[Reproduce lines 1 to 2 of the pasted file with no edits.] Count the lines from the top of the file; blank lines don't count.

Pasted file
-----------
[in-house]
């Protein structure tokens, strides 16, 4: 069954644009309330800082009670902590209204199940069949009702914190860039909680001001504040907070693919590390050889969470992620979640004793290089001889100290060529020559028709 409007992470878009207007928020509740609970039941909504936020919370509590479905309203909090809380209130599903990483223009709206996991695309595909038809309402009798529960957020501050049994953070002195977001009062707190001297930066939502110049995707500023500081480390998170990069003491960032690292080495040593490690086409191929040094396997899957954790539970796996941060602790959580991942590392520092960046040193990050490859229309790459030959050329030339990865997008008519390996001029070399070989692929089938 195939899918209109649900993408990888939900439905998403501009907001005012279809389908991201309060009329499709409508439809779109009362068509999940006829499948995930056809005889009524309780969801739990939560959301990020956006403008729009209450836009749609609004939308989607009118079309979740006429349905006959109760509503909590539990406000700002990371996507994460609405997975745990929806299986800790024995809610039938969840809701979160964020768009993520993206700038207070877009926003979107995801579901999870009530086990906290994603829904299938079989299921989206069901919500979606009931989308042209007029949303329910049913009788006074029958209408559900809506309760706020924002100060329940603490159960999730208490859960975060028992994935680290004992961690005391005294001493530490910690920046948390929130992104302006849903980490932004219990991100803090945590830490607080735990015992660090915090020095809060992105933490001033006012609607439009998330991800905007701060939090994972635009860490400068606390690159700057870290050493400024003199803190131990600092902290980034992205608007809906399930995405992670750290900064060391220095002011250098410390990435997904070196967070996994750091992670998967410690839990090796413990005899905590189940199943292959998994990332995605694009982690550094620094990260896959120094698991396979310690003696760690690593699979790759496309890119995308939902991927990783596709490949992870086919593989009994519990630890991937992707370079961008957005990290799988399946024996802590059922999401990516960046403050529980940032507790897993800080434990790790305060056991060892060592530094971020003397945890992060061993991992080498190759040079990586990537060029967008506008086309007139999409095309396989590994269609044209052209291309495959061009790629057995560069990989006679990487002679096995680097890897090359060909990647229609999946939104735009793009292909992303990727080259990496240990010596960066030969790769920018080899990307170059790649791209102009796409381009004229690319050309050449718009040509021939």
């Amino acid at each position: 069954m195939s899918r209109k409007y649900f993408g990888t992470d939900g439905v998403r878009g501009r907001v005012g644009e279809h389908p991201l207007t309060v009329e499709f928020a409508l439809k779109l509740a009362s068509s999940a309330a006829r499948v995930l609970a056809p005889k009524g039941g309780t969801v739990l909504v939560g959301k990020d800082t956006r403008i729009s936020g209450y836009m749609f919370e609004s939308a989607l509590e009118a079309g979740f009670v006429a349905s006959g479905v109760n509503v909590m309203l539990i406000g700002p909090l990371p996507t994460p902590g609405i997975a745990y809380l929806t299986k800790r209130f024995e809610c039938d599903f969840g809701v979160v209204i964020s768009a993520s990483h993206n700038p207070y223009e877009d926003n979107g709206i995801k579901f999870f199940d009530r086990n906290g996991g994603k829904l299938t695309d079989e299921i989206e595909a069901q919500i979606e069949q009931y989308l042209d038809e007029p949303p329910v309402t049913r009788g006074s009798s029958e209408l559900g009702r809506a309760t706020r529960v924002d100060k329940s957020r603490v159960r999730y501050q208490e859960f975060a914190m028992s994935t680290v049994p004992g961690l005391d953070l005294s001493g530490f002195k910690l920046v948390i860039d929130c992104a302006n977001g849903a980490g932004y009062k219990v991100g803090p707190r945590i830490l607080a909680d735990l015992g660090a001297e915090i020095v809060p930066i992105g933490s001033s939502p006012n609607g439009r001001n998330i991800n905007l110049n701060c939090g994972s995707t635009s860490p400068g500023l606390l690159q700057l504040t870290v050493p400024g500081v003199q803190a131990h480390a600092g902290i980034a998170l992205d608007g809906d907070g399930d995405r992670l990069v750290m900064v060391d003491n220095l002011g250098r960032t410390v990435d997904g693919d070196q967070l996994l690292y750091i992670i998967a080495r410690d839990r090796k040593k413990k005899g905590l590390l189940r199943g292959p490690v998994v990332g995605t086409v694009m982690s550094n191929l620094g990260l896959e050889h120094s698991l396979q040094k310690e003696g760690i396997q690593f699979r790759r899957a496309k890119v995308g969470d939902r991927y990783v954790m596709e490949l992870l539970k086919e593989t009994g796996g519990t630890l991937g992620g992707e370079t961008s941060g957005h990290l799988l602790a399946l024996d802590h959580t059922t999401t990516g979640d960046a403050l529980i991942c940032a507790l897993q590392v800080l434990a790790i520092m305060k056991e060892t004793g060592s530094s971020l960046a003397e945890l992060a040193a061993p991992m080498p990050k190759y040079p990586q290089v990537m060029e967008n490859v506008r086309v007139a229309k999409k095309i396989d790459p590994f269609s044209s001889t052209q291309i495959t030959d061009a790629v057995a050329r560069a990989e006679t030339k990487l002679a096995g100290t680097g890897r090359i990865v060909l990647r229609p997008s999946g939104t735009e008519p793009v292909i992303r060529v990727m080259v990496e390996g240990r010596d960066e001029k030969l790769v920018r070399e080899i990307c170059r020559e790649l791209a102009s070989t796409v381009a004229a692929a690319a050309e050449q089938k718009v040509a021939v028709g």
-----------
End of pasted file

[in-house]
């Protein structure tokens, strides 16, 4: 069954644009309330800082009670902590209204199940069949009702914190860039909680001001504040907070693919590390050889969470992620979640004793290089001889100290060529020559028709 409007992470878009207007928020509740609970039941909504936020919370509590479905309203909090809380209130599903990483223009709206996991695309595909038809309402009798529960957020501050049994953070002195977001009062707190001297930066939502110049995707500023500081480390998170990069003491960032690292080495040593490690086409191929040094396997899957954790539970796996941060602790959580991942590392520092960046040193990050490859229309790459030959050329030339990865997008008519390996001029070399070989692929089938 195939899918209109649900993408990888939900439905998403501009907001005012279809389908991201309060009329499709409508439809779109009362068509999940006829499948995930056809005889009524309780969801739990939560959301990020956006403008729009209450836009749609609004939308989607009118079309979740006429349905006959109760509503909590539990406000700002990371996507994460609405997975745990929806299986800790024995809610039938969840809701979160964020768009993520993206700038207070877009926003979107995801579901999870009530086990906290994603829904299938079989299921989206069901919500979606009931989308042209007029949303329910049913009788006074029958209408559900809506309760706020924002100060329940603490159960999730208490859960975060028992994935680290004992961690005391005294001493530490910690920046948390929130992104302006849903980490932004219990991100803090945590830490607080735990015992660090915090020095809060992105933490001033006012609607439009998330991800905007701060939090994972635009860490400068606390690159700057870290050493400024003199803190131990600092902290980034992205608007809906399930995405992670750290900064060391220095002011250098410390990435997904070196967070996994750091992670998967410690839990090796413990005899905590189940199943292959998994990332995605694009982690550094620094990260896959120094698991396979310690003696760690690593699979790759496309890119995308939902991927990783596709490949992870086919593989009994519990630890991937992707370079961008957005990290799988399946024996802590059922999401990516960046403050529980940032507790897993800080434990790790305060056991060892060592530094971020003397945890992060061993991992080498190759040079990586990537060029967008506008086309007139999409095309396989590994269609044209052209291309495959061009790629057995560069990989006679990487002679096995680097890897090359060909990647229609999946939104735009793009292909992303990727080259990496240990010596960066030969790769920018080899990307170059790649791209102009796409381009004229690319050309050449718009040509021939």